Believe it – you did it!

“I can’t believe I did that” is a phrase that I’m sure we’ve all used at one time or another.  Sometimes it is after a big social outing, or sometimes after making a big presentation or making it through a tough challenge.

Thinking or judging?
And what emotion is usually associated with that question when you ask it of yourself?  It seems to me that this question comes quickly and without much forethought – and that means it comes from our sub conscious mind.  The area to focus on is what emotion this unbidden thought brings with it.

Is it pride?  Could it be shame?  Is there surprise and disbelief?
I had an experience recently that really made me think about the question and how I really felt about, and how I perceived myself and what I had been through.
Recently I was driving in regional Victoria on a quite spectacular road (not that I could really admire it much while I was behind the Bendigo to Wangaratta viewwheel, but it is spectacular) and as I drove I was reflecting on the fact that it is single carriageway, frequently used by trucks and a lot of other vehicles, splitting farm land so there can be machinery on the road and with trees close to the road shoulder, with the possibility of local wildlife popping out as well.

In other words, a typical country road.

There are also no street lights.
And the speed limit is 100kmph.
This drive was during the day on a pretty sunny albeit overcast day, the conditions were quite good. As the photo shows you – it’s ok I pulled over to take this photo because it was such a lovely day.
My “I can’t believe I did that” was because the first time I ever drove that road was at night, actually around 1am, when I was moving from NSW to Victoria. The road and the area was completely unknown to me, and I had no real idea of the conditions I would find – if I had taken a wrong turn I would not have known straight away.
As the question comes to mind, how would you describe or label my first drive on this road? Was I brave? Or silly? Was I taking an unnecessary risk? Perhaps I was disorganised?

Or just focused on what had to be done and just doing it?
As I thought it through, I realised that my initial emotion was partly chastising or criticising myself for being foolish. and driving on such a road at night.  There was a large risk that I may have come across a kangaroo or a wombat.
And then I reminded myself that it was actually a pretty brave thing to do and something perhaps to be proud of because I didn’t let fear dictate my actions.  I consider that I took a calculated risk – I had my lights on high beam (except when there was oncoming traffic of course) and I reduced my speed somewhat.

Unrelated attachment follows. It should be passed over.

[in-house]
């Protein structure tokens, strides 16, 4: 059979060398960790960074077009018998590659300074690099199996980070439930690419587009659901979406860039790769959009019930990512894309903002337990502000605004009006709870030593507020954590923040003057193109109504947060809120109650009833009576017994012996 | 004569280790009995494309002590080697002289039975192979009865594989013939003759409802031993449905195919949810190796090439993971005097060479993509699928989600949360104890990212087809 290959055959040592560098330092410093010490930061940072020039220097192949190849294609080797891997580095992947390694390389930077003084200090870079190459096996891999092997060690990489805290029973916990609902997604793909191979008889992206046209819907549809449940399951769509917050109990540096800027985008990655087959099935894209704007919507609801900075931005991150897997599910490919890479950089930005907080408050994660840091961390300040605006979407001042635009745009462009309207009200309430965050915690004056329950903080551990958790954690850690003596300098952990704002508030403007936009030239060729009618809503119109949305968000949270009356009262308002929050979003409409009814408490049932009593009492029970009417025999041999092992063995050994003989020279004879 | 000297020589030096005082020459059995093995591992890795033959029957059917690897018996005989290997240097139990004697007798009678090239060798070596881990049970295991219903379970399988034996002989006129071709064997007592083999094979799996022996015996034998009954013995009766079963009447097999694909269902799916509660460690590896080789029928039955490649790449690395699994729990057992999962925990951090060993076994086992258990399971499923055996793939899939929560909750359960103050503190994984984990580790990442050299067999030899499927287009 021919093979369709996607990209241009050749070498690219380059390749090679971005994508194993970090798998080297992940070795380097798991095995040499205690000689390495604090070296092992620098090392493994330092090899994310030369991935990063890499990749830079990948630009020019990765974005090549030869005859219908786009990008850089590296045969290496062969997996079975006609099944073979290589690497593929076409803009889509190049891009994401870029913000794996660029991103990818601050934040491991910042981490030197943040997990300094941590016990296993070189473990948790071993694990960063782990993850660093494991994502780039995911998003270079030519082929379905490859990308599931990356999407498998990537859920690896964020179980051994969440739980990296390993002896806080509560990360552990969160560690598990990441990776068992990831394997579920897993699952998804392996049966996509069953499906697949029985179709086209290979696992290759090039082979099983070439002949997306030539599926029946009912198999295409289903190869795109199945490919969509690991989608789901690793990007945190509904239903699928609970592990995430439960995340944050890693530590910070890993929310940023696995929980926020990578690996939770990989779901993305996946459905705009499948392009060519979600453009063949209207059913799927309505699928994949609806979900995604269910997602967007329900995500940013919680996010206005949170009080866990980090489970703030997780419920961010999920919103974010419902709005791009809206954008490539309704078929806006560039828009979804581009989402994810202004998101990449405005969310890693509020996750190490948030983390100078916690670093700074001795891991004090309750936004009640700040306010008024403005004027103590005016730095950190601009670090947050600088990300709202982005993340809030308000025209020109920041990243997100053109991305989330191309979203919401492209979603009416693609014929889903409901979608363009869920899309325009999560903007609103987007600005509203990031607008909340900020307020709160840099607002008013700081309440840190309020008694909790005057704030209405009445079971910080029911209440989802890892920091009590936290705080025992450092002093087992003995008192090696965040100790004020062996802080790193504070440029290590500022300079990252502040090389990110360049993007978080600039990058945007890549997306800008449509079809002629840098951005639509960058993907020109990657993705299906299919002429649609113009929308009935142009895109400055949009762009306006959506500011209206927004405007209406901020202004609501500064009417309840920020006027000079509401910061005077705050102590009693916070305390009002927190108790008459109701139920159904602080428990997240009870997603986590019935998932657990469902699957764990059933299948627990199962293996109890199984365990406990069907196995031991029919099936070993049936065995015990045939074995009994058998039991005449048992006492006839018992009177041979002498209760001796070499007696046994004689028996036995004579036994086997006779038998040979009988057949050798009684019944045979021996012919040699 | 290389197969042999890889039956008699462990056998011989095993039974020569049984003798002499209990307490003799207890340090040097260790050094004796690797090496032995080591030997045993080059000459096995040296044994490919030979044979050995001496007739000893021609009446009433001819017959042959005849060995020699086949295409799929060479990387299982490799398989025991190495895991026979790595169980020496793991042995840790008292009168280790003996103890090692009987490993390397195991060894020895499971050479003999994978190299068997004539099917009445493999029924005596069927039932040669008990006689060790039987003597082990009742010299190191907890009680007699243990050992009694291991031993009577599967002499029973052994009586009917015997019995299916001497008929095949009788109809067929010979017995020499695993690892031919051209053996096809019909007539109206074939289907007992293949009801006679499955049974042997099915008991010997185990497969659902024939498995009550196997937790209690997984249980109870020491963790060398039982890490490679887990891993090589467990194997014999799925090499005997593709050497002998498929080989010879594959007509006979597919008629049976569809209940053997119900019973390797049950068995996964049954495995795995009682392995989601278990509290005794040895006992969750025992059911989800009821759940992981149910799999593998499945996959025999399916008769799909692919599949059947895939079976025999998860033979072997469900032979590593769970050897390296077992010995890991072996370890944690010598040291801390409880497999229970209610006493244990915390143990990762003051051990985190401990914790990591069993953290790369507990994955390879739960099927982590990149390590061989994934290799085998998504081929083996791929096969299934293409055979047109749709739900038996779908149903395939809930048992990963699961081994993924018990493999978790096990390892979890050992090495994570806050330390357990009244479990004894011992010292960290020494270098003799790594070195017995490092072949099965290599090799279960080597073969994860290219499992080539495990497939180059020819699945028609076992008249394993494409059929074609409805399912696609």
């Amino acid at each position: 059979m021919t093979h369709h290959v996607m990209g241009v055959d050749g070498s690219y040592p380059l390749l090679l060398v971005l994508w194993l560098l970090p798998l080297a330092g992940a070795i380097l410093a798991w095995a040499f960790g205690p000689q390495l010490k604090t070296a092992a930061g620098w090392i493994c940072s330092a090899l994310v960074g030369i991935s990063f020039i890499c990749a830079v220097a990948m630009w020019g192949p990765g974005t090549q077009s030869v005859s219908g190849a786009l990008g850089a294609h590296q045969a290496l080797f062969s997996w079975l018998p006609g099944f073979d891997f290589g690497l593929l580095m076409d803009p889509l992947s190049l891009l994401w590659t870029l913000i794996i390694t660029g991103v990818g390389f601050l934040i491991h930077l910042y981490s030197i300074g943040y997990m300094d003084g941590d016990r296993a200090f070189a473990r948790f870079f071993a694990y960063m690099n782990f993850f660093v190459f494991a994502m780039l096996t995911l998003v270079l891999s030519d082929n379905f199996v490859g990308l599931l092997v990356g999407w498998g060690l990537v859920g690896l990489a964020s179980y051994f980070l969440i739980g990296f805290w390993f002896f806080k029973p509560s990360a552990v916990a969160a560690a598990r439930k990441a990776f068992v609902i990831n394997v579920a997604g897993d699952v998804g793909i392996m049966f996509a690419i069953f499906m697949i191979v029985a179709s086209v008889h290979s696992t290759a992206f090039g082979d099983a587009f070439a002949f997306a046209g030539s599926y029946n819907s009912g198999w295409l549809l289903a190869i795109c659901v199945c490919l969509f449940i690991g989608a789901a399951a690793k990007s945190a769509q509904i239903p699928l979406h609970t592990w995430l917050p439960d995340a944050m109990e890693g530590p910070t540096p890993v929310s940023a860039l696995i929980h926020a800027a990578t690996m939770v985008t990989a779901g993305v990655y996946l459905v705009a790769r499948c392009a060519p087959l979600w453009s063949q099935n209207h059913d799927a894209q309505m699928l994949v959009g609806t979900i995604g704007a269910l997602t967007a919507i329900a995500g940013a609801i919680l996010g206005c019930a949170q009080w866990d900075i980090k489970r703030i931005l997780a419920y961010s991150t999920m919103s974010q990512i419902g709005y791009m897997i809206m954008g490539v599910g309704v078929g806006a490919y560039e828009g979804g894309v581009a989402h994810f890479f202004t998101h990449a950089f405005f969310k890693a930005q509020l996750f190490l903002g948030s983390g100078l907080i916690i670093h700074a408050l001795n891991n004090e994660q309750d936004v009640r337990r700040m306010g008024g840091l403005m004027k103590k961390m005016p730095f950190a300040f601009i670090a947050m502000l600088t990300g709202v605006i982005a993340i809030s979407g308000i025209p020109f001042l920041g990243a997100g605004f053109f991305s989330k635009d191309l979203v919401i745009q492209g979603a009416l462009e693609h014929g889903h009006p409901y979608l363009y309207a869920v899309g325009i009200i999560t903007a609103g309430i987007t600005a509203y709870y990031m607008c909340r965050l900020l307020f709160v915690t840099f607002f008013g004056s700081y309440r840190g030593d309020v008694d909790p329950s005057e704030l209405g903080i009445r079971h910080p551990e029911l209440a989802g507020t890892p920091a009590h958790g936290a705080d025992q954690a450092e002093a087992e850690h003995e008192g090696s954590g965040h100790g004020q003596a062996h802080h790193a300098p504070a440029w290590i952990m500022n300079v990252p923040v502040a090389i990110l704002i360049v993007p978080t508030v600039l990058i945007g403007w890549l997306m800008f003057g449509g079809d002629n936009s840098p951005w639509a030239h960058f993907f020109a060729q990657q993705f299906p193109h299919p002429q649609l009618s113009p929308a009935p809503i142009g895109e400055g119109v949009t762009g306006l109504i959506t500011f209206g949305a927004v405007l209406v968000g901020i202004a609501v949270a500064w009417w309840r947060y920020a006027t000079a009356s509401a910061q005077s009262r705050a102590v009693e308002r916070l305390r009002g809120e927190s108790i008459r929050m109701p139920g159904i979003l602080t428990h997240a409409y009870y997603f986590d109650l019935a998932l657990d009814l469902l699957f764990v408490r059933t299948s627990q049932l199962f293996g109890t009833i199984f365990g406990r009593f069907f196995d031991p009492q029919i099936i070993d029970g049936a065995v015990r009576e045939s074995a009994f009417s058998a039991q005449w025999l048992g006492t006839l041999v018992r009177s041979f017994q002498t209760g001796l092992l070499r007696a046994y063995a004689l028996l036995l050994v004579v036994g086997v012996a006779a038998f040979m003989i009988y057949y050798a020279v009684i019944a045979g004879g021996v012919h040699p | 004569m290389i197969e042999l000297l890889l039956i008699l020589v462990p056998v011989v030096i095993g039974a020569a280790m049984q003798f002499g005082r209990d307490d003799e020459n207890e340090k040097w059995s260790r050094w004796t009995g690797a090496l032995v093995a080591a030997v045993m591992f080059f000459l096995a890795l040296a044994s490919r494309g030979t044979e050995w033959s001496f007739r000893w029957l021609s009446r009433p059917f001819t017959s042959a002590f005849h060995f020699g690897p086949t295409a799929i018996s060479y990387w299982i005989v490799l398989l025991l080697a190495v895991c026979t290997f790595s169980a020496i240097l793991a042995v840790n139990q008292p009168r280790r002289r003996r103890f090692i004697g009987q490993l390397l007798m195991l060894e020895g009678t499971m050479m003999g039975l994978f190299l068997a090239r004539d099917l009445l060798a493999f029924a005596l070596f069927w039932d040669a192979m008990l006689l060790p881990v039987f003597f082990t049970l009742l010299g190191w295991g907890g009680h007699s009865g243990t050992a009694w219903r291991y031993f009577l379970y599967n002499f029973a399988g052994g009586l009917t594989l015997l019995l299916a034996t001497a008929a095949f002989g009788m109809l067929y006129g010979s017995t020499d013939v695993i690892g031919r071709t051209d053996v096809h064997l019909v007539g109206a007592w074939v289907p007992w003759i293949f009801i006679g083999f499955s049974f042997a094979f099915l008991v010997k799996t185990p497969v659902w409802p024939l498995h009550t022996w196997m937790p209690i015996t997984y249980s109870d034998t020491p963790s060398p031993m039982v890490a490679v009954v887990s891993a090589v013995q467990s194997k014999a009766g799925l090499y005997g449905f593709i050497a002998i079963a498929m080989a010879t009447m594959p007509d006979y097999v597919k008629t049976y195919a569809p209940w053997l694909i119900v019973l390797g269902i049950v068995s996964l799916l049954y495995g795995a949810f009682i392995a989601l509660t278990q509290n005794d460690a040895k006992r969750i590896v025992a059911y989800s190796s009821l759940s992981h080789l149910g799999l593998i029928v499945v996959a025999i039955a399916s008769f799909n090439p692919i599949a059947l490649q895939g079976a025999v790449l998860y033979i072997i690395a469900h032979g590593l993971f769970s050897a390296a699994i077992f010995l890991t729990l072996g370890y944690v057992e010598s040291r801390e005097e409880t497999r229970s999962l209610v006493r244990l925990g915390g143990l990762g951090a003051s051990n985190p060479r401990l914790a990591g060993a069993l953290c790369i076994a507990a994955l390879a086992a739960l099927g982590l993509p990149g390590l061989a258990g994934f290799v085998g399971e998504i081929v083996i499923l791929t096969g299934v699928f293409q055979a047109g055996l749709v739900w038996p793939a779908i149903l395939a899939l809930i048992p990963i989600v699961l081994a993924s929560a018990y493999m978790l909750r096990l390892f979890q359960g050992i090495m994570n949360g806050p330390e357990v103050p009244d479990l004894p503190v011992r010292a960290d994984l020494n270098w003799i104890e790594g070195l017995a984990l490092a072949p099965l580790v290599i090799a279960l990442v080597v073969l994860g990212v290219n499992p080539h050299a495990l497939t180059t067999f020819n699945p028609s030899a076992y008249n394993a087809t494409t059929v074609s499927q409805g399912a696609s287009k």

It's ok to ask

It’s ok to ask

 

 

And then I realised that it was just something that had to be done. So I did it.
When you consider your own “I can’t believe I did that” story or moment, how do you feel about it?

Do you feel OK about it?  Are you comfortable with what you did?

What labels or emotions do you attach with your experience?  How does that influence your willingness to do the same thing again in the future?
The reason this is important is that how you feel about what you’ve done in the past affects your willingness to do it again.
Let me say that again, this is an important reflection because if you feel proud of something you’ve done before then you are much more likely to try something similar in the future.
Whereas if you feel shocked or disbelieving of something you did before then you are less likely to try it again because you don’t want to push your luck. Or you have attached negative feelings to the memory and will be unwilling to put yourself through that again.
This can and does have a significant impact on your career choices.
By attaching emotion and judgement to our experiences we are influencing our future.
And we are not always conscious of that internal influence or its long term effect.
For me, that thinking about my experience (yes ok it was a 2hour drive so I had plenty of thinking time) really helped me understand exactly why I am able to take what others may see as bold steps.

It’s because I focus on the reason for doing something even if new and unfamiliar rather than the activity itself.
If I had focused on driving a regional road in the early hours of the morning in unfamiliar territory then I might have felt more fear, and may not have done it.

Driving and moving house is one thing – what happens if the same effect occurs at work.

Making an important presentation to a key meeting or senior people – and perhaps you forgot your notes or the presentation did not work as planned, so you “ad lib” the meeting and it results in the sale or endorsement or whatever success might be in that situation.

So what?  Afterwards you might wonder to yourself “I can’t believe I did that, “winging” an important meeting is really……”

And the words your mind adds to the end of that sentence will influence you and your future choices.

If you are ever in doubt about whether you can do something, my tip is to find someone who you trust and ask them if they think you can do it. When they say yes, put your faith and belief in their belief in you.

Then go and do it. Afterwards, you will have a good experience to reflect on as well as the faith and trust from someone important to you.

Sounds like a good approach to me. I’d be happy to hear from any of you who try it too, because everyone that I have coached and trained over the years who has done this has said that it worked really well for them and helped them to build their confidence.

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